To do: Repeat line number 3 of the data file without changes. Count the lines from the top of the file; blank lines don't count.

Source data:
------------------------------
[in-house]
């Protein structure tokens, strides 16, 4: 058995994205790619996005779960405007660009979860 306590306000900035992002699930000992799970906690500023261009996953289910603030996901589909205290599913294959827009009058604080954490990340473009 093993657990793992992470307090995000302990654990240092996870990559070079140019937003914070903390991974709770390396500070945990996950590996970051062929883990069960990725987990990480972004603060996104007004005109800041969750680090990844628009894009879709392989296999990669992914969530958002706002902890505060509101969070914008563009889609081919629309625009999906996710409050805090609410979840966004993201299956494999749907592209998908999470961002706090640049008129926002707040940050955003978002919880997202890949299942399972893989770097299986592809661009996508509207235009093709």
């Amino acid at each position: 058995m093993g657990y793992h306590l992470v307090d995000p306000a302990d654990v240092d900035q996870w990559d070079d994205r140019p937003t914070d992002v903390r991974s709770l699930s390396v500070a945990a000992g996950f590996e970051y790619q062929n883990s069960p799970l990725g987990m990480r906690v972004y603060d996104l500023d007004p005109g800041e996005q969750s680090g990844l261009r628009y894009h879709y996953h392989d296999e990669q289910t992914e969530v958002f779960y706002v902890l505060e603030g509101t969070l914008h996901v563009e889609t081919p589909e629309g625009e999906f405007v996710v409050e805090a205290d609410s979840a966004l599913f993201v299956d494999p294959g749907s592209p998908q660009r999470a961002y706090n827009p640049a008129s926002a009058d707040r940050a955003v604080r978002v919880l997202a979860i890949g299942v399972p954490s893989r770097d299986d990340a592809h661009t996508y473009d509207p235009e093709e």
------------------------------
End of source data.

């Amino acid at each position: 058995m093993g657990y793992h306590l992470v307090d995000p306000a302990d654990v240092d900035q996870w990559d070079d994205r140019p937003t914070d992002v903390r991974s709770l699930s390396v500070a945990a000992g996950f590996e970051y790619q062929n883990s069960p799970l990725g987990m990480r906690v972004y603060d996104l500023d007004p005109g800041e996005q969750s680090g990844l261009r628009y894009h879709y996953h392989d296999e990669q289910t992914e969530v958002f779960y706002v902890l505060e603030g509101t969070l914008h996901v563009e889609t081919p589909e629309g625009e999906f405007v996710v409050e805090a205290d609410s979840a966004l599913f993201v299956d494999p294959g749907s592209p998908q660009r999470a961002y706090n827009p640049a008129s926002a009058d707040r940050a955003v604080r978002v919880l997202a979860i890949g299942v399972p954490s893989r770097d299986d990340a592809h661009t996508y473009d509207p235009e093709e």